Beauty is in the eye of the beholder. Or is it?
Researchers from San Diego State Univ., the Getty Research Institute and the Scripps Institution of Oceanography created a computational method to assess the aesthetic value of coral reefs.
According to the World Wildlife Fund for Nature, coral reefs provide close to $30 billion each year in goods and services, including tourism and fisheries.
“Over the past decades the problem of coral reef degradation as a result of direct and indirect anthropogenic influences has been rigorously quantified,” the researchers write in PeerJ. “Monitoring protocols to assess the biogeochemical parameters of an ecosystem, which need to be conducted by trained specialists to provide reliable data, will not give account of one of the most valuable properties of coastal environments: their aesthetic appearance to humans.”
Attempts to find universally valid criteria for aesthetic principles have been made since antiquity, with Plato, Aristotle and Confucius, among others, waxing poetic on the topic. For this work, the researchers compiled a list of 109 visual features used to assess the aesthetic value of an image. The list included color, color intensity, texture and distribution of objects, among others. Next, the group created a computer program capable of assessing and scoring these features. Over the course of around 2,100 photographs, the program determined the aesthetic value of nine coral reef locations, each with varying degrees of human impact.
Interestingly, correlations existed between a reef’s aesthetic value and its health.
“Underwater, coral reefs surpass all other ecosystems in their display of color,” the researchers write. “The diversity and colorfulness of fauna and flora living in healthy reef systems is unmatched on this planet. This diverse and intense display of color is, however, not only an indicator of high biodiversity, but also of a ‘clean’ system.”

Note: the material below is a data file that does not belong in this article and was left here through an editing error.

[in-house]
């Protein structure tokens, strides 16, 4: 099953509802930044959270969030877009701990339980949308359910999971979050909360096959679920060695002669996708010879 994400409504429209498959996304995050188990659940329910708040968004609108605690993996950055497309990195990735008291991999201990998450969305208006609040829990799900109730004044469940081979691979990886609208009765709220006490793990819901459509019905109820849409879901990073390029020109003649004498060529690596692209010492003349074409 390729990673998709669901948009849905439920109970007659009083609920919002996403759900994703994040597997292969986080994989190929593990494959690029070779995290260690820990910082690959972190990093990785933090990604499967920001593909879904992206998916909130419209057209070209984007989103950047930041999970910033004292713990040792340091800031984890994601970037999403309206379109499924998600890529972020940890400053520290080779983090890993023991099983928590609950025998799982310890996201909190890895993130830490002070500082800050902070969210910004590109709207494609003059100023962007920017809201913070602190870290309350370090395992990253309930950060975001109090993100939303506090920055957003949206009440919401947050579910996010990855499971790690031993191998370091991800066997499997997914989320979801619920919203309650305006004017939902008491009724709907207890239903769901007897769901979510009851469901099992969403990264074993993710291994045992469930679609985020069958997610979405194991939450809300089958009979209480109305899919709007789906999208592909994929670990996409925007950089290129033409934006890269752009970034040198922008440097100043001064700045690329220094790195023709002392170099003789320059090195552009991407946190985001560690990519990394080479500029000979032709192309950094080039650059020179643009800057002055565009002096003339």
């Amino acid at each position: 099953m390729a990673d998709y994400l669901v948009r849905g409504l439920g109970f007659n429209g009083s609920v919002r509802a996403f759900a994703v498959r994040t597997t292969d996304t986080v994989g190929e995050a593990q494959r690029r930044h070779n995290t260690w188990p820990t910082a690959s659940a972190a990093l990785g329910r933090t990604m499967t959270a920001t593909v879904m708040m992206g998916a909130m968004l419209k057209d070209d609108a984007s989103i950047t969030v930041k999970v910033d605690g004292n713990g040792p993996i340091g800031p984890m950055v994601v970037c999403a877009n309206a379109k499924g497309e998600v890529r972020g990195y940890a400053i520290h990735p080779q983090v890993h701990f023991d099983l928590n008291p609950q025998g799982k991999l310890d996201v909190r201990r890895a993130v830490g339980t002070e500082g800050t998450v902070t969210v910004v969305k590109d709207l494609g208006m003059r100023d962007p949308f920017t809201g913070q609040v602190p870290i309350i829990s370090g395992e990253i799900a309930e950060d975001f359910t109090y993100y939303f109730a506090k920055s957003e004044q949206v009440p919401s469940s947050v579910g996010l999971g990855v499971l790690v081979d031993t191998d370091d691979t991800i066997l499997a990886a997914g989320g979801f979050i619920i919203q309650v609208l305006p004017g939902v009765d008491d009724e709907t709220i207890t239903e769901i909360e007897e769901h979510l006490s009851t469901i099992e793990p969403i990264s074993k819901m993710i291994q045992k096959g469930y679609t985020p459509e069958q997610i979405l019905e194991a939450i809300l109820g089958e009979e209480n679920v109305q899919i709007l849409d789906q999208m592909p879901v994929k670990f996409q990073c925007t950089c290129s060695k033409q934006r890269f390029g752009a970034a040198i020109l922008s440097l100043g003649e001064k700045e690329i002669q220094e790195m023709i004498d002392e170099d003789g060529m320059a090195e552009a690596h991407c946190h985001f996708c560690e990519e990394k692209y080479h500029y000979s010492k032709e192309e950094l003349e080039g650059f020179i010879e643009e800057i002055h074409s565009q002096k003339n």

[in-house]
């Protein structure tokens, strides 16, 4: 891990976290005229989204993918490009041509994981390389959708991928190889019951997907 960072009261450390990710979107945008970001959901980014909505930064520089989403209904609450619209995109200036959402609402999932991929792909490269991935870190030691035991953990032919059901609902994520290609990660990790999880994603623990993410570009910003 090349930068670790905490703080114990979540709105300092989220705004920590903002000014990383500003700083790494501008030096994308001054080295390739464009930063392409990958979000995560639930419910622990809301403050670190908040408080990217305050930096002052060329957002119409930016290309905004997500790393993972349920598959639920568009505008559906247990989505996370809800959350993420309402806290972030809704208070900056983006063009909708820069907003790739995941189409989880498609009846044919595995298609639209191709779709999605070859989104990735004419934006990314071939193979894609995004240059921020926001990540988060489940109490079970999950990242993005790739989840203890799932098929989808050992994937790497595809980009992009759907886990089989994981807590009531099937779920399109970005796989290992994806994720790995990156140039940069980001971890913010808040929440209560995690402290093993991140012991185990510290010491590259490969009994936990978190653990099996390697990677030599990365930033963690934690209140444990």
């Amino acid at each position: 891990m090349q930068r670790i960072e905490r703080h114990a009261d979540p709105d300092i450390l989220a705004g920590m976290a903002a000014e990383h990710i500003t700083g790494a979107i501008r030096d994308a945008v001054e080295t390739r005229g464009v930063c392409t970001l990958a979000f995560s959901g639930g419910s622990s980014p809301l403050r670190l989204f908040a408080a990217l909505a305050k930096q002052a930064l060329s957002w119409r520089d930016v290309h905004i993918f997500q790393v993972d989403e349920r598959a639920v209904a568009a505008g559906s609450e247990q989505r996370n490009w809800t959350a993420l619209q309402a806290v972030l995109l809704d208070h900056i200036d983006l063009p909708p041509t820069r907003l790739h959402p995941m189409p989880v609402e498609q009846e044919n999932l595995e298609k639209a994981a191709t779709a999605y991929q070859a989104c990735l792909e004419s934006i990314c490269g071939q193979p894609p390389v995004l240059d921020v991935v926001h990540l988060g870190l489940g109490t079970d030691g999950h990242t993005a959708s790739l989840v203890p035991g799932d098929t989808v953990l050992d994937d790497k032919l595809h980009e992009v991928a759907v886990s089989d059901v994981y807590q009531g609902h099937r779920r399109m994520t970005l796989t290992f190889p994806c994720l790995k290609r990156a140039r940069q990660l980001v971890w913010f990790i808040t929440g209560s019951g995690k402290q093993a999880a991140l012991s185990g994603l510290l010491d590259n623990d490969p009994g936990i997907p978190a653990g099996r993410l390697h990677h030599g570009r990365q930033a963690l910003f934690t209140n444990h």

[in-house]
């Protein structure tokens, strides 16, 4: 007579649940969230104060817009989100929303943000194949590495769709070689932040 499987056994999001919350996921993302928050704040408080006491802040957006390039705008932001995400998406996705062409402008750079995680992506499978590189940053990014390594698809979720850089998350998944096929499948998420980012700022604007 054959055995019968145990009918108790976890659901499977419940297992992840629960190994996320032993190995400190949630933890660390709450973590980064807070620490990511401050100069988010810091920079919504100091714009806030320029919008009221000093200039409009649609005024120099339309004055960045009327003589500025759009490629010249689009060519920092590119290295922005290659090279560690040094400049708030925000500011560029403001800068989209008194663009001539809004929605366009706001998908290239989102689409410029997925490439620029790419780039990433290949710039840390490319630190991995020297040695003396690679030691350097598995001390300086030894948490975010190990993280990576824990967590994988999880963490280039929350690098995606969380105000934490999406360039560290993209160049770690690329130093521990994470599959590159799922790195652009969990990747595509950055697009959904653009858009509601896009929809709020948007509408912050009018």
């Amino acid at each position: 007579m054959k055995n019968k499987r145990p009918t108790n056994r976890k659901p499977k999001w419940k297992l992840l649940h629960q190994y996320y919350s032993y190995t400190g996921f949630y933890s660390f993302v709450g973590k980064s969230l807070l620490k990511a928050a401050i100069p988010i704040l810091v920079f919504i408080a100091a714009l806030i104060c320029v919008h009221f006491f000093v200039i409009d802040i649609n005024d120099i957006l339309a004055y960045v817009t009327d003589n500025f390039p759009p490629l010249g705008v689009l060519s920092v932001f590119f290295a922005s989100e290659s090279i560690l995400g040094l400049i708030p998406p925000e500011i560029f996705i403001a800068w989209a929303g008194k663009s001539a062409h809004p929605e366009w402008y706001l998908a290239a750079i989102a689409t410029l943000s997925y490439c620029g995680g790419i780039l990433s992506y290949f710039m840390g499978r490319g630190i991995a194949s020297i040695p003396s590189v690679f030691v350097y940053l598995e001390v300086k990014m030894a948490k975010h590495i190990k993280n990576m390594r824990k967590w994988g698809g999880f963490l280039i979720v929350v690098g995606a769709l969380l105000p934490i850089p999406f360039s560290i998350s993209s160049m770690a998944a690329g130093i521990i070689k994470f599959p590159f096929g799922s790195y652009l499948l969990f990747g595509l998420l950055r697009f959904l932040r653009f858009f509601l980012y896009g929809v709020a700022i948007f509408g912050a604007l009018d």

The researchers argue that aesthetic value is not purely subjective, and is linked with components of nature meant to indicate healthy or degraded states.
From a biological perspective, larger fauna populating a coral reef means the habitat can provide fruitfully for other apex predators, such as humans. Conversely, smaller objects suggest the ecosystem can’t provide resources for growth or a long life experience, the researchers argue.
Texture works along similar lines. “For living organisms the transgression of boundaries and the dissolution of a discernible surface texture signify much more than the mere loss of form: it comprehends the organism in a state of becoming and passing, ultimately in its mortality,” the researchers write.
Though the researchers acknowledge their application of numerical values to coral reefs based on visual aesthetics will prompt discussion, the new tool may provide reef stakeholders with the ability to enforce conservation measures to maintain visual appeal.